“The Battle of San Jacinto was the turning point in Texas’ quest for independence and is remembered as one of the most decisive battles of the world,” said Betty Edwards, M.D., President General of the Daughters of the Republic of Texas.

Edwards continued, “The battle gave birth to the Republic of Texas, and its story truly captures the spirit and pride the Lone Star State is recognized for around the world. We are honored to carry on the memory of the brave heroes who were part of this crucial event in our state’s history.”

In 1902 members of the DRT joined a group of dignitaries including legislators and a San Jacinto battle survivor in visiting the site to place temporary improvised monuments in a dozen locations where veterans identified important events had occurred. The locations included the camp where Gen. Houston lay wounded under a tree on the bayou, the same spot where Santa Anna was delivered to him as a captive.

After years of encouragement by the Sons and Daughters of the Republic of Texas, proponents succeeded in raising funds for the construction of the San Jacinto Monument which was completed in 1939. At 567 feet, the monument remains the tallest masonry column in the world. By comparison, the Washington Monument is 555 feet tall.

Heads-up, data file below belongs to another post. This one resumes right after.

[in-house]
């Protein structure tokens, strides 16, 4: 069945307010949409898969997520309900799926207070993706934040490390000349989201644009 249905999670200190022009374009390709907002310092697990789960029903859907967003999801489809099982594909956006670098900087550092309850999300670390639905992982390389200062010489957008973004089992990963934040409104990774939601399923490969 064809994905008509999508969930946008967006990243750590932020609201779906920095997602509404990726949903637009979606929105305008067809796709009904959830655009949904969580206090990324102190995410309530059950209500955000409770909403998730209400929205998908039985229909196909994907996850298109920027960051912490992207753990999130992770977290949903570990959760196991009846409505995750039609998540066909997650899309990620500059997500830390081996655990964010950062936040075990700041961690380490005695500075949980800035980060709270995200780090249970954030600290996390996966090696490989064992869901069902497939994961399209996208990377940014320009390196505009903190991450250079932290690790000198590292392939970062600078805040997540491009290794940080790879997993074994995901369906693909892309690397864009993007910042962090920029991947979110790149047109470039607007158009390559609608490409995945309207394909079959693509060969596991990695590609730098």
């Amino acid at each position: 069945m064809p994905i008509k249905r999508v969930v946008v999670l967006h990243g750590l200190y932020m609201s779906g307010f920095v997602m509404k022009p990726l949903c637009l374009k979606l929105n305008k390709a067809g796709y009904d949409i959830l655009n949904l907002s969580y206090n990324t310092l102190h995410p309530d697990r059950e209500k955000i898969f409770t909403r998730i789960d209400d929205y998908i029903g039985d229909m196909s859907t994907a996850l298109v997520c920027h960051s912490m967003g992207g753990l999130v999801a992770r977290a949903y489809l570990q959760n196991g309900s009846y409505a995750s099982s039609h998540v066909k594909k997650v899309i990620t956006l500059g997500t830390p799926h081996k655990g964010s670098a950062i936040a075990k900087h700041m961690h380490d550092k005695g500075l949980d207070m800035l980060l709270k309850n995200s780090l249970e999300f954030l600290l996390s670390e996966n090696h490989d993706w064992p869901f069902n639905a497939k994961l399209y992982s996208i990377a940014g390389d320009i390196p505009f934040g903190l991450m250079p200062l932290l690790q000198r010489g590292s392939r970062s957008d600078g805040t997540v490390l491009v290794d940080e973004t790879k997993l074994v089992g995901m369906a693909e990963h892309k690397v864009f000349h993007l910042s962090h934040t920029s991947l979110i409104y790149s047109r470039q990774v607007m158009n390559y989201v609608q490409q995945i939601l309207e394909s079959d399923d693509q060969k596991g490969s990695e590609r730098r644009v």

Acting on behalf of the Texas Veterans Association, in 1940 the Daughters of the Republic of Texas led an effort to place a large bronze sundial on the battlefield in memory of the nine Texans that lost their lives: Benjamin Rice Bringham, Lemuel Stockton Blakey, John C. Hale, George A. Lamb, Dr. William Junius Mottley, Mathias Cooper, Thomas Patton Fowie, Ashley R. Stephens and Olwyn J. Trask.

For more information on the Official San Jacinto Day Ceremony, contact Al Davis at 713-468-6771 [email protected]

For information about the Daughters of the Republic of Texas, visit http://www.drtinfo.org/. The Daughters of the Republic of Texas (DRT) will join area leaders and organizations in commemorating the 180th anniversary of the Battle of San Jacinto on Thursday, April 21, 2016. The ceremony will take place at 11 a.m. on the south side of the San Jacinto Monument at the San Jacinto Battleground (3523 Independence Pkwy., La Porte, TX 77571).